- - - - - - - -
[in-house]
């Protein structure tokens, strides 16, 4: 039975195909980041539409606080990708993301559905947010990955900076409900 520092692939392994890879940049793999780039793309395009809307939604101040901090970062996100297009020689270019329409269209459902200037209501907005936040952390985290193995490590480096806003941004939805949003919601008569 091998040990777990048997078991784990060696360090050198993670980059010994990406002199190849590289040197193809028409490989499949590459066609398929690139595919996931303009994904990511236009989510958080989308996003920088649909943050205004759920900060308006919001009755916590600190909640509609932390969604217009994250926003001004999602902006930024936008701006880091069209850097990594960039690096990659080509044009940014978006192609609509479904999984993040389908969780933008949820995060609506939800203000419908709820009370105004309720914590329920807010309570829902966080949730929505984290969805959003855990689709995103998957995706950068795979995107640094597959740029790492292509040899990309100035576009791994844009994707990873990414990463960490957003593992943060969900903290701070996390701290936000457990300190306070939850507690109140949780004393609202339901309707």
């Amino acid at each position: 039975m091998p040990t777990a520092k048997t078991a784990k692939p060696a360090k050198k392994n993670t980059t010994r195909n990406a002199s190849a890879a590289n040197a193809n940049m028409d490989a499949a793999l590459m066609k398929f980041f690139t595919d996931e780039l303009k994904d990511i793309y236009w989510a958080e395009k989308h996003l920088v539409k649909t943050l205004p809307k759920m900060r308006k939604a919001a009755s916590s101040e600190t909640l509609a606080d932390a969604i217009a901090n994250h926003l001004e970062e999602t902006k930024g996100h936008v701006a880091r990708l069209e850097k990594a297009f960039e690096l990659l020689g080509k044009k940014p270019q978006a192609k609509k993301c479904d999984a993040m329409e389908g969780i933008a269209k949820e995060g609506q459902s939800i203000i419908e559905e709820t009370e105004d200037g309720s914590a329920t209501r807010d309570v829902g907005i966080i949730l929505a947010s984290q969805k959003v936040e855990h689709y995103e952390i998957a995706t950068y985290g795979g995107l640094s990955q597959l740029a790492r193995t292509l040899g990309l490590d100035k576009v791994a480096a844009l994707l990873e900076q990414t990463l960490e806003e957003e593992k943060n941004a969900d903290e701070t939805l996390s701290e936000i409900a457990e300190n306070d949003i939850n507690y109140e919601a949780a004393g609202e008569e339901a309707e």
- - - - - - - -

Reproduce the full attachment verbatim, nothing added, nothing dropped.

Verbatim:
[in-house]
């Protein structure tokens, strides 16, 4: 039975195909980041539409606080990708993301559905947010990955900076409900 520092692939392994890879940049793999780039793309395009809307939604101040901090970062996100297009020689270019329409269209459902200037209501907005936040952390985290193995490590480096806003941004939805949003919601008569 091998040990777990048997078991784990060696360090050198993670980059010994990406002199190849590289040197193809028409490989499949590459066609398929690139595919996931303009994904990511236009989510958080989308996003920088649909943050205004759920900060308006919001009755916590600190909640509609932390969604217009994250926003001004999602902006930024936008701006880091069209850097990594960039690096990659080509044009940014978006192609609509479904999984993040389908969780933008949820995060609506939800203000419908709820009370105004309720914590329920807010309570829902966080949730929505984290969805959003855990689709995103998957995706950068795979995107640094597959740029790492292509040899990309100035576009791994844009994707990873990414990463960490957003593992943060969900903290701070996390701290936000457990300190306070939850507690109140949780004393609202339901309707």
């Amino acid at each position: 039975m091998p040990t777990a520092k048997t078991a784990k692939p060696a360090k050198k392994n993670t980059t010994r195909n990406a002199s190849a890879a590289n040197a193809n940049m028409d490989a499949a793999l590459m066609k398929f980041f690139t595919d996931e780039l303009k994904d990511i793309y236009w989510a958080e395009k989308h996003l920088v539409k649909t943050l205004p809307k759920m900060r308006k939604a919001a009755s916590s101040e600190t909640l509609a606080d932390a969604i217009a901090n994250h926003l001004e970062e999602t902006k930024g996100h936008v701006a880091r990708l069209e850097k990594a297009f960039e690096l990659l020689g080509k044009k940014p270019q978006a192609k609509k993301c479904d999984a993040m329409e389908g969780i933008a269209k949820e995060g609506q459902s939800i203000i419908e559905e709820t009370e105004d200037g309720s914590a329920t209501r807010d309570v829902g907005i966080i949730l929505a947010s984290q969805k959003v936040e855990h689709y995103e952390i998957a995706t950068y985290g795979g995107l640094s990955q597959l740029a790492r193995t292509l040899g990309l490590d100035k576009v791994a480096a844009l994707l990873e900076q990414t990463l960490e806003e957003e593992k943060n941004a969900d903290e701070t939805l996390s701290e936000i409900a457990e300190n306070d949003i939850n507690y109140e919601a949780a004393g609202e008569e339901a309707e």